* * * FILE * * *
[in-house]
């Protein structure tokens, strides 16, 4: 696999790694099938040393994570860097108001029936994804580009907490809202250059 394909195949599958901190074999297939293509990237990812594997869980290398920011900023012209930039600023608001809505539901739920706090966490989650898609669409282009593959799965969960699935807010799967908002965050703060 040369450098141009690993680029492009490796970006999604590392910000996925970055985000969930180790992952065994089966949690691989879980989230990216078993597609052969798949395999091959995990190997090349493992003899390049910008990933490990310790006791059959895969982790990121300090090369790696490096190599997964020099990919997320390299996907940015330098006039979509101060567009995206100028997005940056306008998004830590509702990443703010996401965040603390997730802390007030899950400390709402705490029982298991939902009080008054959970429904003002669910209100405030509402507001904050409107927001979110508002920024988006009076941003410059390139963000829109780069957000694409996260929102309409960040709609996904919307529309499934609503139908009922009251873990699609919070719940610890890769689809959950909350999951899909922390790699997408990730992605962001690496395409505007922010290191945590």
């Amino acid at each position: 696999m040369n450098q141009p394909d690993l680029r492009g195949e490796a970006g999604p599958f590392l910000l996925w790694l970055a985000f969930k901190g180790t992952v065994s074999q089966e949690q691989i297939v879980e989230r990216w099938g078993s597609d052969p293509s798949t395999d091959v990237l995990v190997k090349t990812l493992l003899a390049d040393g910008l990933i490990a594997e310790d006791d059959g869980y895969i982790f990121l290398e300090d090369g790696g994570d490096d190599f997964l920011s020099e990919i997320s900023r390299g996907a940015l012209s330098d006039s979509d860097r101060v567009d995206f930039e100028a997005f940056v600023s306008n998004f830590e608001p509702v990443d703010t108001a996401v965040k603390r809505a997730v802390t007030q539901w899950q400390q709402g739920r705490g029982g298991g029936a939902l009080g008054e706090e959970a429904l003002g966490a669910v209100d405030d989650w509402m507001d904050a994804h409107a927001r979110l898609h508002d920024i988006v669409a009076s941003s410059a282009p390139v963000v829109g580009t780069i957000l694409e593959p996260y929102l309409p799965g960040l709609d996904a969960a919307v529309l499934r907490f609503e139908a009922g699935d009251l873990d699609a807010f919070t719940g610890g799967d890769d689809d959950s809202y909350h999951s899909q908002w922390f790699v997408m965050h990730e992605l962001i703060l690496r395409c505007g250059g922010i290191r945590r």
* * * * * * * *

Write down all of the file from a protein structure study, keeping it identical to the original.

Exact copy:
[in-house]
């Protein structure tokens, strides 16, 4: 696999790694099938040393994570860097108001029936994804580009907490809202250059 394909195949599958901190074999297939293509990237990812594997869980290398920011900023012209930039600023608001809505539901739920706090966490989650898609669409282009593959799965969960699935807010799967908002965050703060 040369450098141009690993680029492009490796970006999604590392910000996925970055985000969930180790992952065994089966949690691989879980989230990216078993597609052969798949395999091959995990190997090349493992003899390049910008990933490990310790006791059959895969982790990121300090090369790696490096190599997964020099990919997320390299996907940015330098006039979509101060567009995206100028997005940056306008998004830590509702990443703010996401965040603390997730802390007030899950400390709402705490029982298991939902009080008054959970429904003002669910209100405030509402507001904050409107927001979110508002920024988006009076941003410059390139963000829109780069957000694409996260929102309409960040709609996904919307529309499934609503139908009922009251873990699609919070719940610890890769689809959950909350999951899909922390790699997408990730992605962001690496395409505007922010290191945590």
């Amino acid at each position: 696999m040369n450098q141009p394909d690993l680029r492009g195949e490796a970006g999604p599958f590392l910000l996925w790694l970055a985000f969930k901190g180790t992952v065994s074999q089966e949690q691989i297939v879980e989230r990216w099938g078993s597609d052969p293509s798949t395999d091959v990237l995990v190997k090349t990812l493992l003899a390049d040393g910008l990933i490990a594997e310790d006791d059959g869980y895969i982790f990121l290398e300090d090369g790696g994570d490096d190599f997964l920011s020099e990919i997320s900023r390299g996907a940015l012209s330098d006039s979509d860097r101060v567009d995206f930039e100028a997005f940056v600023s306008n998004f830590e608001p509702v990443d703010t108001a996401v965040k603390r809505a997730v802390t007030q539901w899950q400390q709402g739920r705490g029982g298991g029936a939902l009080g008054e706090e959970a429904l003002g966490a669910v209100d405030d989650w509402m507001d904050a994804h409107a927001r979110l898609h508002d920024i988006v669409a009076s941003s410059a282009p390139v963000v829109g580009t780069i957000l694409e593959p996260y929102l309409p799965g960040l709609d996904a969960a919307v529309l499934r907490f609503e139908a009922g699935d009251l873990d699609a807010f919070t719940g610890g799967d890769d689809d959950s809202y909350h999951s899909q908002w922390f790699v997408m965050h990730e992605l962001i703060l690496r395409c505007g250059g922010i290191r945590r």